Domestic workers rally for more rights

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Pans and Pots are not cooking tools today.

Domestic workers and community leaders from across the country gathered in downtown Los Angeles today calling attention to the newly launched state bill, AB 241, California Domestic Wokers Bill of Rights.

The Bill would ensure California domestic workers the same rights that most other laborers enjoy. For example, overtime, meal and rest breaks, workers' compensation, 8 hours of uninterrupted sleep for live-in household workers. access to kitchen facilities and sick days off.

"It's just a fair understanding that domestic workers do deserve breaks. They deserve to sit down on the jobs, not be constantly working the whole day," said Dalia Yedidia, the director of California Domestic Worker Coalition.

According to a study conducted by the University of Illinois at Chicago, most domestic workers are women and most are immigrants. And they play a critical role in the U.S. economy. They help families meet many of the most basic physical, emotional and social needs of the young and old.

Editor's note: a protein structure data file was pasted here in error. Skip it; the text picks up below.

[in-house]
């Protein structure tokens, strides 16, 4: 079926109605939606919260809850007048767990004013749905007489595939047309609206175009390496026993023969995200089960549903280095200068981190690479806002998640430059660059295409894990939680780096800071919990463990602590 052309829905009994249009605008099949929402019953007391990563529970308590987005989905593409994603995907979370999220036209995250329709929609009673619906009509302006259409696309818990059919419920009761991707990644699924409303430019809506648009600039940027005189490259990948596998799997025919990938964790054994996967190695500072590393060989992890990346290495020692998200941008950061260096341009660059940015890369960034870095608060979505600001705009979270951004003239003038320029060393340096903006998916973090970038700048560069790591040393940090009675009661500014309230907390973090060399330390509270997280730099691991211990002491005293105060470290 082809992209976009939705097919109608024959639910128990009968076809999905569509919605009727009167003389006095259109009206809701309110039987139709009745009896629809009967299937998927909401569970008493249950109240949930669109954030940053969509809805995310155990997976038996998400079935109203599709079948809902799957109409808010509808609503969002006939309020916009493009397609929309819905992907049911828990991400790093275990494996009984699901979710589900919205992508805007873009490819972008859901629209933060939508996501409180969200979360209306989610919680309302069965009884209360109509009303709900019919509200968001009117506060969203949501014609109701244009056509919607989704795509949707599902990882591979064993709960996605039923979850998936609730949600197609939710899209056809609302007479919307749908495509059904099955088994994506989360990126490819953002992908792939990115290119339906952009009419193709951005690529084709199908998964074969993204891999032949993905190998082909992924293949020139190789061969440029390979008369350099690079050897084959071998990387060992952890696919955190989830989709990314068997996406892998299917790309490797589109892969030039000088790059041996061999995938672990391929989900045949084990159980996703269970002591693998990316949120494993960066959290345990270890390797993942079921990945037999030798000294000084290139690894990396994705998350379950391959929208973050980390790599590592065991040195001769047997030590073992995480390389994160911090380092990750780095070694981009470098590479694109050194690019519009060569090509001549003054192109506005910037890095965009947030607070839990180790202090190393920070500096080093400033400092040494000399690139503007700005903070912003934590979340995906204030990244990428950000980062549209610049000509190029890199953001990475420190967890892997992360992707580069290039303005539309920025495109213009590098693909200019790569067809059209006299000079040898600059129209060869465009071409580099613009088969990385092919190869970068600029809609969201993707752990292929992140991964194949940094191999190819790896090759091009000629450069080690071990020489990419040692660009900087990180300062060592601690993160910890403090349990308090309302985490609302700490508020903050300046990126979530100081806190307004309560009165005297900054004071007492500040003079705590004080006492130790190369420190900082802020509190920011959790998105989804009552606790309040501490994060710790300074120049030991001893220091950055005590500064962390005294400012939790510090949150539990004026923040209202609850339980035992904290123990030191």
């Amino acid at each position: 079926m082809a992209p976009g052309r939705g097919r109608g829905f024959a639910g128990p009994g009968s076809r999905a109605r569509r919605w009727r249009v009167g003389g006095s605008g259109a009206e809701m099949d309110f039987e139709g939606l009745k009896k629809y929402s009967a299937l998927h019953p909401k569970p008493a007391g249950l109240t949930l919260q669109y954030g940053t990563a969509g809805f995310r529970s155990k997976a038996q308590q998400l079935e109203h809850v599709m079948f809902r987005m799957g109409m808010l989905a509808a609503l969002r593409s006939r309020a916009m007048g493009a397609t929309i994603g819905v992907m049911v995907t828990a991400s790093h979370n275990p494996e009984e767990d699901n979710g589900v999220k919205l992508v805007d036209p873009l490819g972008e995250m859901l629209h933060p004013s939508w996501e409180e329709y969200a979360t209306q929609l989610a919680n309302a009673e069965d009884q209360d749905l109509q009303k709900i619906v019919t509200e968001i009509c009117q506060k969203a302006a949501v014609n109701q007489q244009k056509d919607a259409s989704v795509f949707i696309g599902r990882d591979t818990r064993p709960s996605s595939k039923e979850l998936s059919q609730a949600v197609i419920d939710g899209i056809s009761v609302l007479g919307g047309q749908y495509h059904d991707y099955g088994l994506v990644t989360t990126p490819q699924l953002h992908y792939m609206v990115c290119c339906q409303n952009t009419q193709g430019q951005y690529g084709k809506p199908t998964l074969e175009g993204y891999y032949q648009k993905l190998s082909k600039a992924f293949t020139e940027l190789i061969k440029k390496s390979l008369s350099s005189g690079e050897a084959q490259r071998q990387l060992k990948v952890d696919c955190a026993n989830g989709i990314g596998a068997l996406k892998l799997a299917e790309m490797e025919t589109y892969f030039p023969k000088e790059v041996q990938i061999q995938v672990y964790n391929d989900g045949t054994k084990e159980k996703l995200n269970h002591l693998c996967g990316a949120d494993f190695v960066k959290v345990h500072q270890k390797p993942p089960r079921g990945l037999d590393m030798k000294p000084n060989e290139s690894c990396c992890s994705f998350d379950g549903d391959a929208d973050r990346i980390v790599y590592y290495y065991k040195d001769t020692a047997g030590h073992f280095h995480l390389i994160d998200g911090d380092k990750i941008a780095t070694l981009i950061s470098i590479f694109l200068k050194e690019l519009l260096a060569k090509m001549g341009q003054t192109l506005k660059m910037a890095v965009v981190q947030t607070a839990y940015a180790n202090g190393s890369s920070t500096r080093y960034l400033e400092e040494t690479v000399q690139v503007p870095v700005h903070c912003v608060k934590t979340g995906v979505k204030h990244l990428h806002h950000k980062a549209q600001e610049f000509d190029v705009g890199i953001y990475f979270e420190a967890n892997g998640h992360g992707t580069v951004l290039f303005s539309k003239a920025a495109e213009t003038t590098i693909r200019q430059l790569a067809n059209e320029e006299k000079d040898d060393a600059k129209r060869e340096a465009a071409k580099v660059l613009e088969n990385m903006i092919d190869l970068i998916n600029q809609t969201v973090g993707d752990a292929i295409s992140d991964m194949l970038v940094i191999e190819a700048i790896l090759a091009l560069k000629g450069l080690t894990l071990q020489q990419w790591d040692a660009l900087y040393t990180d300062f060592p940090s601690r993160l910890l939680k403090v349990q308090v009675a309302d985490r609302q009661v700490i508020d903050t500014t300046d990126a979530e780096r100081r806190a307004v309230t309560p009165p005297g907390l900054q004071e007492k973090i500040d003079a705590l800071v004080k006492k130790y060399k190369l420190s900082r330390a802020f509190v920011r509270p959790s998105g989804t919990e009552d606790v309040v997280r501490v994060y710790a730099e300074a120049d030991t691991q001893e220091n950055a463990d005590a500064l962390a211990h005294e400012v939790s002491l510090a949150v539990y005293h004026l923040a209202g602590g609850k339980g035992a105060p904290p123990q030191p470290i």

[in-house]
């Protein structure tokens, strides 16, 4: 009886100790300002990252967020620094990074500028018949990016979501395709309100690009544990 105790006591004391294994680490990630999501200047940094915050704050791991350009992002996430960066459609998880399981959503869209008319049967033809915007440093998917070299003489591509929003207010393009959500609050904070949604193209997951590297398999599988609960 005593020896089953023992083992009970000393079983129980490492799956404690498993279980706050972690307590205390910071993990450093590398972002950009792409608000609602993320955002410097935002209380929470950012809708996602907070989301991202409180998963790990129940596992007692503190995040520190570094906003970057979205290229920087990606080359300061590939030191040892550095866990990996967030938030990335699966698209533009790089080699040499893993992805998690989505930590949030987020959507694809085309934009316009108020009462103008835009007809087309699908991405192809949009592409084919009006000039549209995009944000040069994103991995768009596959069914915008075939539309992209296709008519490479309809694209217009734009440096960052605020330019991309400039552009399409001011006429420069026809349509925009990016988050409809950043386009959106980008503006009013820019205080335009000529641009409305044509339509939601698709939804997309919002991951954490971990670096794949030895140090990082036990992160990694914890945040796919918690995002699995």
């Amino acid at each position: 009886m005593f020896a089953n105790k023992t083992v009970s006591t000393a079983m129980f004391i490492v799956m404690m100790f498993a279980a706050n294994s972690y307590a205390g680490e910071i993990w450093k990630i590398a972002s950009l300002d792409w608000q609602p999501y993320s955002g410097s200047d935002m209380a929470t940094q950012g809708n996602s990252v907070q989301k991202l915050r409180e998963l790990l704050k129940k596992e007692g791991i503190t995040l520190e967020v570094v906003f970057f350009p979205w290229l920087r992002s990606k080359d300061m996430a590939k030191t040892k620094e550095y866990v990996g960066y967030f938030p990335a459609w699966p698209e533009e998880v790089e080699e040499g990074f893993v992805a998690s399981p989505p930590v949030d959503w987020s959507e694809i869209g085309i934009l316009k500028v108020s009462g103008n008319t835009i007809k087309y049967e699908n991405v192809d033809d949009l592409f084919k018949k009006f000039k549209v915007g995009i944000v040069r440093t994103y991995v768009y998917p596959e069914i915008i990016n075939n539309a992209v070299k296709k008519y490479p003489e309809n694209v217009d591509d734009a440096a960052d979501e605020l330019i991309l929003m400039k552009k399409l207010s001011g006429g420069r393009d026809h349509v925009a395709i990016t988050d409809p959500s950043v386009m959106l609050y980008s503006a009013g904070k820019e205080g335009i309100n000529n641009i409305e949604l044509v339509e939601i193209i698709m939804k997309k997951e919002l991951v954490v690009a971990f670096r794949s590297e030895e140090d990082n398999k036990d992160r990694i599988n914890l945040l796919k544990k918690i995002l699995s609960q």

"You need to support these women, you need to support us," said Angelica Salas, the executive director of the Coalition for Humane Immigrant Rights of Los Angeles. "Because in the end, we make this state roll, we make these families hold, we are the women and the men who are going to make sure that you can do the job and everyone else in the state can do their jobs."

These workers are the poeple who take care of the children and homes of many California residents. With no laws to protect them, they are subject to the whims of their employers.

Jovan Marea works as a babysitter remembered "The bosses give you overtime work and don't give you time to eat, that's why we are here."

Opponents of the Bill said the provisions are unmanageable in domestic settings and could result in domestic workers losing their jobs.

But domestic workers are not deferred. They plan to hold different events each Thursday to continue the push for more rights.